But that being said, it is always a good idea to be prepared should you find yourself in the eye of the storm during your Australian visit. In this section, we are going to look at some tips relating to staying safe during Australia’s cyclone season.
Before The Storm
If you have received an alert that a cyclone is imminent, there are certain things that you can do in order to stay as safe as possible.
If you are staying in a residential property you should take the time to find out if the property adheres to cyclone standards, and if it does not it is a wise idea to find alternative accommodation.
Homes which are built to this standard are much more easily able to withstand the conditions presented in a cyclone. If you are staying in a hotel or other form of guest accommodation, you won’t need to worry about this step.
Staying with the assumption that you are staying in a home (for example a rented holiday house or an Air BnB) you will want to ensure that there are no loose roof tiles or any other elements of the property that could potentially cause damage or injury during the storm.
This includes any window shutters or screens which can provide protection from flying debris breaking a window and potentially causing an injury. If the house does not have shutters, the tape can be used to secure the windows and keep any broken glass from falling.
Be aware that Australia uses an emergency broadcast signal which is usually sounded 12 hours before a cyclone is due to hit.
Make sure that you get frequent updates from the media (websites, TV news or radio) so that you are aware of how the storm is progressing and can catch any safety advice or instructions.
Avoid going outside unless you absolutely have to.
During The Cyclone
If you find yourself in Australia when a cyclone hits, there are certain things that you should be aware of and safety tips to adhere to which will ensure that you are kept as safe as possible.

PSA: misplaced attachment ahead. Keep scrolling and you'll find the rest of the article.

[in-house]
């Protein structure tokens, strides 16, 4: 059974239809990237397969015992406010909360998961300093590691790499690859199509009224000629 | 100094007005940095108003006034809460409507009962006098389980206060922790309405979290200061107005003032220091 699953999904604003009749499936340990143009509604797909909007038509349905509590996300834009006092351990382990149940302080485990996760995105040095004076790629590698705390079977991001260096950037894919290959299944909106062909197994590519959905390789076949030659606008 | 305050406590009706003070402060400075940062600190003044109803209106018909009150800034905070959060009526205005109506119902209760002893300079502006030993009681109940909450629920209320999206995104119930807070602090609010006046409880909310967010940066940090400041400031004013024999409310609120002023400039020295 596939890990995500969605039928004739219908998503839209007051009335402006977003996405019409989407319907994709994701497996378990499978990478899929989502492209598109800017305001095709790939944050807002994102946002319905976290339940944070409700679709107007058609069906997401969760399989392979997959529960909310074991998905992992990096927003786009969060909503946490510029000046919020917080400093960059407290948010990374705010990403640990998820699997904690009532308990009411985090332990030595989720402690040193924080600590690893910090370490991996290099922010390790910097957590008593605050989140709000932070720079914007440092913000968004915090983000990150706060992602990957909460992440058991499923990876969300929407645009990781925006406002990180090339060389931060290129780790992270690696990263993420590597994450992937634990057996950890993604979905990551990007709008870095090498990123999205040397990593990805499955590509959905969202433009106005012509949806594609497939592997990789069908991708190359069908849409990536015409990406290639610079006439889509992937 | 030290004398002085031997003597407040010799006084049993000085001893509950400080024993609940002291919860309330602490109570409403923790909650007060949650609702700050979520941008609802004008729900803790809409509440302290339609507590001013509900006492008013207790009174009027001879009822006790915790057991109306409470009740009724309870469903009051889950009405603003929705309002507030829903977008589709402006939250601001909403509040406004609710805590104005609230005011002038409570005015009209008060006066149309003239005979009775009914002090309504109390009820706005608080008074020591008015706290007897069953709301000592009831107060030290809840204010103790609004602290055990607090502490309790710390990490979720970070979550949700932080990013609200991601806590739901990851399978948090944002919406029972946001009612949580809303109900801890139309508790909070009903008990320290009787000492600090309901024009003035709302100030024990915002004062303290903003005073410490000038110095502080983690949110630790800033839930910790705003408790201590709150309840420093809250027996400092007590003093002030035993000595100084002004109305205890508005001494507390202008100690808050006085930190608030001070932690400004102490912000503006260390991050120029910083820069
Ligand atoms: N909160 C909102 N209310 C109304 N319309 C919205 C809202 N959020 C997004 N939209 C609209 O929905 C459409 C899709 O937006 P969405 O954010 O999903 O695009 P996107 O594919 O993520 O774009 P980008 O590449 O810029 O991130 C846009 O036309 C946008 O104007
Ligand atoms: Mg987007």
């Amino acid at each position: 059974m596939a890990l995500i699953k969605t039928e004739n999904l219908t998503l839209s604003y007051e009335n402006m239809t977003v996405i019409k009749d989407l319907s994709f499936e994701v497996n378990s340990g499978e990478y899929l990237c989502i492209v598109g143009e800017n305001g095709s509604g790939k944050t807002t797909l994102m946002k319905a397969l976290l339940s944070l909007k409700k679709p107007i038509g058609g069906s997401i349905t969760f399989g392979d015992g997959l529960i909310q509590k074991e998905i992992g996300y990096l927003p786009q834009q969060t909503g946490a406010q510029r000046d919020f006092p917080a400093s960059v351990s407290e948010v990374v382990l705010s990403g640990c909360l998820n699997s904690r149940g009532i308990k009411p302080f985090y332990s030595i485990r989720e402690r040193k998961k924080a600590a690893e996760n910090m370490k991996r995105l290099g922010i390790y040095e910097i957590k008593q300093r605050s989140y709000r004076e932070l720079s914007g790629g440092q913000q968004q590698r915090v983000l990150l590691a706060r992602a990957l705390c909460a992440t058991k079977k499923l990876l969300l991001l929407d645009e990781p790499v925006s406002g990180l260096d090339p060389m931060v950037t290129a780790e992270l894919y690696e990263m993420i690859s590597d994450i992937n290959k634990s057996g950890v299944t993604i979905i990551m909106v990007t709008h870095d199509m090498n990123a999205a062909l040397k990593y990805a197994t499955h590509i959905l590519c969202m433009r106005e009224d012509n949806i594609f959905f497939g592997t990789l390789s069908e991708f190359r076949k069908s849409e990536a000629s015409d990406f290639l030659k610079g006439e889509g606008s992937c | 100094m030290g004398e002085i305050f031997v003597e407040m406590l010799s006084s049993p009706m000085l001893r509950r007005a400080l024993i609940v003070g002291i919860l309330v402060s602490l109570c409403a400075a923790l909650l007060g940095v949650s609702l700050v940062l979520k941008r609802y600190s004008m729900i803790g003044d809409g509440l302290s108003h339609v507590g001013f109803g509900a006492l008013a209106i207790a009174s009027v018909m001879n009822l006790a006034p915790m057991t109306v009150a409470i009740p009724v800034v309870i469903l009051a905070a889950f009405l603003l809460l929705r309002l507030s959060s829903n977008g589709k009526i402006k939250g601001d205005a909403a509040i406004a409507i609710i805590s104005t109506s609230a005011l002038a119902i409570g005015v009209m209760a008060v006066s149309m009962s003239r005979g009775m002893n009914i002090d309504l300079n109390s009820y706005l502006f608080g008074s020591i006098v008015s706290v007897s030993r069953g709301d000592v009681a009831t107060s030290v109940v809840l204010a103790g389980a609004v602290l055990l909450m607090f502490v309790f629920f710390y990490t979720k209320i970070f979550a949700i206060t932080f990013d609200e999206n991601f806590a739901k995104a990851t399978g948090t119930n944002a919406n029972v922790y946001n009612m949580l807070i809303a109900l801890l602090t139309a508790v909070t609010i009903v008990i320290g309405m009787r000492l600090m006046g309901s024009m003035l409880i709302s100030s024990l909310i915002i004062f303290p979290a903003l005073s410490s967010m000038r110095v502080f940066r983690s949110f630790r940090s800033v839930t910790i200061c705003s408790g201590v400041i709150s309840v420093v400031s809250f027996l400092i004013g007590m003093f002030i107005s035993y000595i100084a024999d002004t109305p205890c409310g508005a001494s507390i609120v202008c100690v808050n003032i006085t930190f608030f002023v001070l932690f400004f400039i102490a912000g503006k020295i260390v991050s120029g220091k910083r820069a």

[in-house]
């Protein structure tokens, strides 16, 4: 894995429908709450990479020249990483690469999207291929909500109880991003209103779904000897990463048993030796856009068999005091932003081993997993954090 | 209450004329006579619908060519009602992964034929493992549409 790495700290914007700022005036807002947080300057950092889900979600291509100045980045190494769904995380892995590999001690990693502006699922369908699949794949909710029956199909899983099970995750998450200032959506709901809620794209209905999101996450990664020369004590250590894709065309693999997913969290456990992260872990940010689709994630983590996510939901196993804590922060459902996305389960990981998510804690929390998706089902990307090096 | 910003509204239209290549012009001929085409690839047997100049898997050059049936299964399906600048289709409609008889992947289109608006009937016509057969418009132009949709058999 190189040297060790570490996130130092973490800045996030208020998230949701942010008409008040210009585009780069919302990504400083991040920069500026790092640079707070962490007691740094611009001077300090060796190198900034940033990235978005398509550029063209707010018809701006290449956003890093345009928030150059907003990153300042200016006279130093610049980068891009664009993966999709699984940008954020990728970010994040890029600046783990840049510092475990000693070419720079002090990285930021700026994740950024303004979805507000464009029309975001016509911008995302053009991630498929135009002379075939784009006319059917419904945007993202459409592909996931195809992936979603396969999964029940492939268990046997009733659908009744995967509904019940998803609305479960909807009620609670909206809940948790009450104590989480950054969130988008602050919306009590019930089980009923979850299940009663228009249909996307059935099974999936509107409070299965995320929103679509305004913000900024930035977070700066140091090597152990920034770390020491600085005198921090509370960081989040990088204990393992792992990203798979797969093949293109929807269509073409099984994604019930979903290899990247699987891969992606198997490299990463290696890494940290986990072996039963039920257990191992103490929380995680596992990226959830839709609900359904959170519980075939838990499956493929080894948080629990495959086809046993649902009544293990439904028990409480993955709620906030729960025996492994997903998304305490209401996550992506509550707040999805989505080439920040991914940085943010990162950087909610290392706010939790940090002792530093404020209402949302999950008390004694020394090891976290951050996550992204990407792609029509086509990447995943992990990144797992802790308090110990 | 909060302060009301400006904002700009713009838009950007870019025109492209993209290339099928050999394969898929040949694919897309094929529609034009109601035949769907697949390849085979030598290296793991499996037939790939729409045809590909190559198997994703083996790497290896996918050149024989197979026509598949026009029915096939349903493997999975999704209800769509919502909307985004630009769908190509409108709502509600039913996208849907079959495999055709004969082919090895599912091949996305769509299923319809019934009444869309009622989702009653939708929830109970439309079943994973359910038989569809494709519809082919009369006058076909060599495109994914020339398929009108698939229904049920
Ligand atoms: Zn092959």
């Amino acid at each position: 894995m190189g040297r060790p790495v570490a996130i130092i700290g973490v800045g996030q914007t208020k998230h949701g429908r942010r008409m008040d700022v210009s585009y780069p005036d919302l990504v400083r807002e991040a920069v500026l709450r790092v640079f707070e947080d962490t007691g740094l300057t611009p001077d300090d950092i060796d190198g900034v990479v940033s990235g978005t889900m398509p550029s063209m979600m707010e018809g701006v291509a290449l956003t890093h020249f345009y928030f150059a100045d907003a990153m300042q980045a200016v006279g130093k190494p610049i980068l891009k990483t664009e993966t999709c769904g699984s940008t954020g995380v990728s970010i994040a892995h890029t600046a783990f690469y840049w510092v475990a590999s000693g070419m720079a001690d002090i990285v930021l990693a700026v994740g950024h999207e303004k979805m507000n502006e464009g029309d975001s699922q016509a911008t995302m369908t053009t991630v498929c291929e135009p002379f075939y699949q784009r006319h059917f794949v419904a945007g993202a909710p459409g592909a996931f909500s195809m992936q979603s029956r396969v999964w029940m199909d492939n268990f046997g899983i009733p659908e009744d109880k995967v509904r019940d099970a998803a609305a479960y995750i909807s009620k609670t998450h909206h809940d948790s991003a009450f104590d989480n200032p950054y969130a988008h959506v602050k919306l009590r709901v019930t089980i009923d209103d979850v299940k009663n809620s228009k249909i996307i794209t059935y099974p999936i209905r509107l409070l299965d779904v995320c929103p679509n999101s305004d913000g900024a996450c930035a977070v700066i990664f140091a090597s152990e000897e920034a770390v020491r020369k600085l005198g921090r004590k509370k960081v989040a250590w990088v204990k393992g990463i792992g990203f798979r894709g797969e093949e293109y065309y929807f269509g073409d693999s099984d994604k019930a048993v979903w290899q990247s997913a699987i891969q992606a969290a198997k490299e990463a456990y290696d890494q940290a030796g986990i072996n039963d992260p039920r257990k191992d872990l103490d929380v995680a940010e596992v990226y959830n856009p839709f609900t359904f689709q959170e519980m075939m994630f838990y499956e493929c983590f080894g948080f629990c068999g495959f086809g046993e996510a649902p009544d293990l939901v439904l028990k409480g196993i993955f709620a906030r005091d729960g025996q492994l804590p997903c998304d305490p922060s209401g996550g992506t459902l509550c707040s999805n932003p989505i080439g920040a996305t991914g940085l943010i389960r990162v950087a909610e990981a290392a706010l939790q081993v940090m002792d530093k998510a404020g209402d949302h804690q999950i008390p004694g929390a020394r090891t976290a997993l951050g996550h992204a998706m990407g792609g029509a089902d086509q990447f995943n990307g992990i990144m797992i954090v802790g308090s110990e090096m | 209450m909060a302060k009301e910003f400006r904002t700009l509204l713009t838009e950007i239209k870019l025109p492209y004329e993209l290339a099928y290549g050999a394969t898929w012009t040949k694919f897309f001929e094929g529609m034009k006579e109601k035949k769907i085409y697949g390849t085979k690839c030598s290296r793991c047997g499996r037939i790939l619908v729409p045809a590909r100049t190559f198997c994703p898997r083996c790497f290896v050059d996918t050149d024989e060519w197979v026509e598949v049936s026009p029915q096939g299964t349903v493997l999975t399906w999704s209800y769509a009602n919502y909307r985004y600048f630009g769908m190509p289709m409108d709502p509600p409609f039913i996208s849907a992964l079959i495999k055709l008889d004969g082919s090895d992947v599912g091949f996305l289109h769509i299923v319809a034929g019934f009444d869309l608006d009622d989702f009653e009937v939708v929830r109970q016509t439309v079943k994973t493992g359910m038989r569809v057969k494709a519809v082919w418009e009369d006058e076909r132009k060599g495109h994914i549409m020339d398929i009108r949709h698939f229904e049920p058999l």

During the storm, it is extremely advisable not to use any electric or gas.
Make sure that you have a first aid kit nearby in case there are any injuries or emergencies.
Remain in the strongest part of the building that you are in. If you are in a hotel or other such location, follow the instructions of the staff.
The eye of the storm, when it arrives will be calm and it could mislead you to think that storm is over, but it can suddenly start up again and threaten danger so you should only go outside once authorities have informed you that is it safe to do so.
Stay on top of updates using a battery-powered device such as a mobile phone or radio.
In extreme cases, there may be an evacuation called. In this instance, you should follow instructions as quickly and safely as possible.
This information can seem very intimidating but it is not often that things will become so extreme, it is important, however, that you arm yourself with the correct information so that in the eventuality that a large cyclone does occur whilst you are in Australia, you will be well informed on what to do.
Tropical Seasons of Australia
Australia, like many tropical countries, is likely to experience extreme weather and cyclone season is a time of the year when Australians need to be on their guard, especially in certain locations such as the northern coasts of the country.
That being said, not many of the cyclones that form over the surrounding seas will come to much, but it is always important to be aware of the risks should a cyclone hit during your stay here.